VANCOUVER — “I know you're looking for something,” Brendan Gaunce said.
And with that, busted. Gaunce is no ordinary 19-year-old.
Indeed, we were looking for something on Thursday.
The Vancouver Canucks selected Gaunce, a strapping forward from the Belleville Bulls, in the first round of the 2012 National Hockey League entry draft. He is a powerful two-way centre, lauded for his leadership and character. And for 12 months, he was the shiniest bauble in the Canucks' development system, a can't-miss kid who would soon, possibly within two years, be playing centre in Vancouver.
Then, two weeks ago, after throwing a stun grenade at the hockey world by announcing they'd traded starting goalie Cory Schneider for a draft pick, the Canucks chose London Knights' centre Bo Horvat. Horvat is a powerful two-way centre, praised for his leadership and character and projected to be playing soon in the NHL.
Brendan meet Bo. Bo, Brendan.
“He's in the other division, so I've only played his team four times in two years,” Horvat, 18, said Thursday after Canuck prospects scrimmaged at Rogers Arena. Naturally, Horvat was on one team, Gaunce the other. They lined up against one another.
“He's got a great shot, really thinks the game well,” Horvat continued. “He's going to be a good one, I think.”
But Gaunce is no longer the shiniest bauble. He still sparkles, but Horvat shines even brighter at the moment.
So, yes, we were looking for something Thursday from Gaunce about the Canucks drafting similar players for a singular need two years in a row. Jealousy, confusion, curiosity, something.
Instead, Gaunce offered perspective and maturity.
And when an initial question about the Canucks drafting Horvat was slipped back into the deck, reshuffled and replayed on Gaunce in the hope it would evoke a more exciting response, the kid from Markham, Ont., saw through it.
“You've got to have good players to win, right?” Gaunce said. “You can't just have one guy to win a series or win a Stanley Cup. You have to have good players to have a good team and to draft players like (Bo) is awesome for the organization. We all should be happy.”
But they play the same position, largely the same way and, so far, with the same effectiveness.
“I guess you can have two of them on a team, right?” Gaunce said.
So if plugging the black hole in the centre of the Canucks' third line becomes a battle of wits in September, we like Gaunce's chances. He was bright and articulate on draft day in Pittsburgh, and his intellectual development has not suffered in the year since. Neither has his physical development.
At their age, one year makes a big difference. Gaunce is 19, Horvat 18. But it's naive to think their draft positions are irrelevant. Gaunce was selected 26th in 2012, Horvat ninth in a 2013 draft class believed to be the best in a decade. Remember, the Canucks traded Schneider to draft Horvat.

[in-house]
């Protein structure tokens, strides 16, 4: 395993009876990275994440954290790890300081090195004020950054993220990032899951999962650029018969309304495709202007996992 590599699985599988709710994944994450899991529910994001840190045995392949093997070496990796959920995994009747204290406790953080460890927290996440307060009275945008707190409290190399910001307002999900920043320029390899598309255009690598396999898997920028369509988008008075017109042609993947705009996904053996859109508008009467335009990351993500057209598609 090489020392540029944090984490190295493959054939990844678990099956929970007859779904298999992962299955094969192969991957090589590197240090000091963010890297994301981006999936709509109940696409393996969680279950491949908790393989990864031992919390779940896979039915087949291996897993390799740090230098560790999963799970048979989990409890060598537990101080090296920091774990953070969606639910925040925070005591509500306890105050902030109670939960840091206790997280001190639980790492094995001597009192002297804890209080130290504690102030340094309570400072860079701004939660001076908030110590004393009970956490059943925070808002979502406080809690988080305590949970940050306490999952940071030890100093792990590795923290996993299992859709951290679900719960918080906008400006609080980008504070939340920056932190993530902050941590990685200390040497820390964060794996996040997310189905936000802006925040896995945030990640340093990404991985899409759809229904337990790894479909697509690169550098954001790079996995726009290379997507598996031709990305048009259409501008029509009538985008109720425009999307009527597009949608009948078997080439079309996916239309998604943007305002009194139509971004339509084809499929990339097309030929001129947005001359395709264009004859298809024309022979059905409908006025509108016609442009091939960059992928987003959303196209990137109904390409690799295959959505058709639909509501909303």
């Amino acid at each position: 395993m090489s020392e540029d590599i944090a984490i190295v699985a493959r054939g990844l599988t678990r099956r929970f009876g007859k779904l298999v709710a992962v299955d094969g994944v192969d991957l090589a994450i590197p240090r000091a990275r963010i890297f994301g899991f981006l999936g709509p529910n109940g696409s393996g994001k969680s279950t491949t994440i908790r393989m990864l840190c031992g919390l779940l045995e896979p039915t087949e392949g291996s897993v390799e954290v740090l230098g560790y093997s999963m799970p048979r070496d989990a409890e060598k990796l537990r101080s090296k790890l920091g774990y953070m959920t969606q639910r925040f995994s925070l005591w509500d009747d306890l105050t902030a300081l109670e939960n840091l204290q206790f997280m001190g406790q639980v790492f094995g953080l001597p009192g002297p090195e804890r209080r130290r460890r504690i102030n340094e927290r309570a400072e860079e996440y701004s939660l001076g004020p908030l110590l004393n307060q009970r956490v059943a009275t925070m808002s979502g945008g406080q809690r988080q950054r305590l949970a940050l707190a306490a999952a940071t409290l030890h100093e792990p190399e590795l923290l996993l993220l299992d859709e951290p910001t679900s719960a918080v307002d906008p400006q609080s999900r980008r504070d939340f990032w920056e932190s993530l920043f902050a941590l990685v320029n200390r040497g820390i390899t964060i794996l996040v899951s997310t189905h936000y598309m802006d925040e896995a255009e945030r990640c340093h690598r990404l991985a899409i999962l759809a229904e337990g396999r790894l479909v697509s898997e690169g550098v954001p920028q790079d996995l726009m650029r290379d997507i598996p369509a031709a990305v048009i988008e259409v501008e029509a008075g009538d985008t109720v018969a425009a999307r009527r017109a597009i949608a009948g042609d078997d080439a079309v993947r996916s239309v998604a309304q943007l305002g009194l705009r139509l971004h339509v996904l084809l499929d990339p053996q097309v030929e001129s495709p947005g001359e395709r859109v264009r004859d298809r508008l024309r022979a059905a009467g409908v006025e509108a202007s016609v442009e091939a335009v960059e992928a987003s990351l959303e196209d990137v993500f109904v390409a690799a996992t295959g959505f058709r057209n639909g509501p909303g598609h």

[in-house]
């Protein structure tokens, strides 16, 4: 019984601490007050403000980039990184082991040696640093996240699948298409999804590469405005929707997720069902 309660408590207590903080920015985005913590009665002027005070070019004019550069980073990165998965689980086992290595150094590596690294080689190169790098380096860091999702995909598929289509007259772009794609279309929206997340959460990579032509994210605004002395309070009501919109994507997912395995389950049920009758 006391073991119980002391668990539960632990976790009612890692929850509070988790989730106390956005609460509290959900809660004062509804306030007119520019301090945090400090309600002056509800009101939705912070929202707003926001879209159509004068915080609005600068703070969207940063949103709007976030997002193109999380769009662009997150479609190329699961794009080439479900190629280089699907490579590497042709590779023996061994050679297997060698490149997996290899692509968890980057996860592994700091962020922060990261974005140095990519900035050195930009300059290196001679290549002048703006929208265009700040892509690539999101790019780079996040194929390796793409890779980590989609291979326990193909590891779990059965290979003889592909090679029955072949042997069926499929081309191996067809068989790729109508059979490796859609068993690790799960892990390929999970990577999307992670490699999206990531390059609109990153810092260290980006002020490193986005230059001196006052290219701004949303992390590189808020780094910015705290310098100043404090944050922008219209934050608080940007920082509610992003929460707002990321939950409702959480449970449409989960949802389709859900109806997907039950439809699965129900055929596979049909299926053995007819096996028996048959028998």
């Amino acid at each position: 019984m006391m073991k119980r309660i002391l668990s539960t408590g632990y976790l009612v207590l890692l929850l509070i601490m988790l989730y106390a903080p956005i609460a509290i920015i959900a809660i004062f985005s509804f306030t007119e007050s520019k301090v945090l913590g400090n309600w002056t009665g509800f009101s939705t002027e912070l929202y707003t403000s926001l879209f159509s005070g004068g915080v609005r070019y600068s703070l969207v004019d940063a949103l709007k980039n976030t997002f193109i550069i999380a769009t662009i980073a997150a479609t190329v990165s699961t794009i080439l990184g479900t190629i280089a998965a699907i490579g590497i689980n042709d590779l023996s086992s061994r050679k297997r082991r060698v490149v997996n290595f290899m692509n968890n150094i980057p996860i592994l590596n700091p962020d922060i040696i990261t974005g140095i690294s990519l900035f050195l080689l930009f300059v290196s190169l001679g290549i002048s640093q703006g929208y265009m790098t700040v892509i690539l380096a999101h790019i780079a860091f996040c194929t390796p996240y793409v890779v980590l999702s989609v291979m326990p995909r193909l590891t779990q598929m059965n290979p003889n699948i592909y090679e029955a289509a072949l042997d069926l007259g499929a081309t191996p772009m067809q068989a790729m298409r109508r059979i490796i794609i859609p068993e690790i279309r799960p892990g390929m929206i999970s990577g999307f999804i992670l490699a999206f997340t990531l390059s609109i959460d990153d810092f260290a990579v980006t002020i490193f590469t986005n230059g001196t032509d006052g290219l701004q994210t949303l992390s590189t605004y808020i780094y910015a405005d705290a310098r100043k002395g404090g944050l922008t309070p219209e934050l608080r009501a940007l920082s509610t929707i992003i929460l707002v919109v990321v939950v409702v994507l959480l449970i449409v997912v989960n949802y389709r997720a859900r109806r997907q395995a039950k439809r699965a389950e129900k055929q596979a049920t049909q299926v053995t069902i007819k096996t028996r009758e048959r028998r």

It is unconventional for a team to choose in consecutive first rounds players so apparently similar.
Gaunce is 6-2 and 220 pounds. In 60 regular-season games with Belleville this past season, Gaunce had 33 goals and 60 points. Horvat, 6-0 and 210 pounds, had 33 goals and 61 points in 67 games with London. In 17 Ontario Hockey League playoff games, Gaunce amassed 22 points. In 21 playoff games, Horvat had 23 points and his 16 goals included the one that sent his team to the Memorial Cup.
Both have been invited to Team Canada's selection camp for the world junior tournament at Christmastime.
Eventually, these two players may be part of the Canucks' backbone – first- and second-line centres or second- and third-liners. But who will be which? And who will be in the NHL first?
“I think every single guy here is trying for the same opportunity,” Gaunce said. “We're all going for the same job. Realistically, we all want to play for the Canucks any way we can.
“It's great to have opportunity (but) you have to be able to seize that opportunity. Every player on the team, you're trying to compete with for a spot. I can have a battle with (Bo). I can have a battle with anyone on the team – Henrik Sedin. You're always going to try to play as high as you can and for as many minutes as you can.”
Gaunce, whose season was interrupted last fall by a shoulder separation that cost him four weeks, said he thinks he could have played better. But he's happy with his playoffs and how he finished the year. The Canucks should be happy with his development.
“There's a lot of things that come with being a professional hockey player,” he said. “When you're 18, you're at the point where you've just finished high school and feel like you're on top of the world. But you obviously know you're not. I think I've figured that out a bit this year. I've still got a lot of things to learn, but I think I've come a long way since I was drafted.”
One of the things that come with being a player on the Canucks is the unyielding intensity of the scrutiny. Just as Horvat will be associated with and measured against Schneider, Gaunce is now linked to Horvat. Thursday isn't the last time he'll be asked about the Canucks drafting another player just like him.
“When you're a pro athlete, you have to kind of be able to take that stuff,” he said. “You're getting paid to do things and be a role model in the community. People would die for this job. It's an amazing opportunity and not many people get it. If you're not going to embrace this, why would you even go for it in the first place?”
OK, advantage Gaunce.
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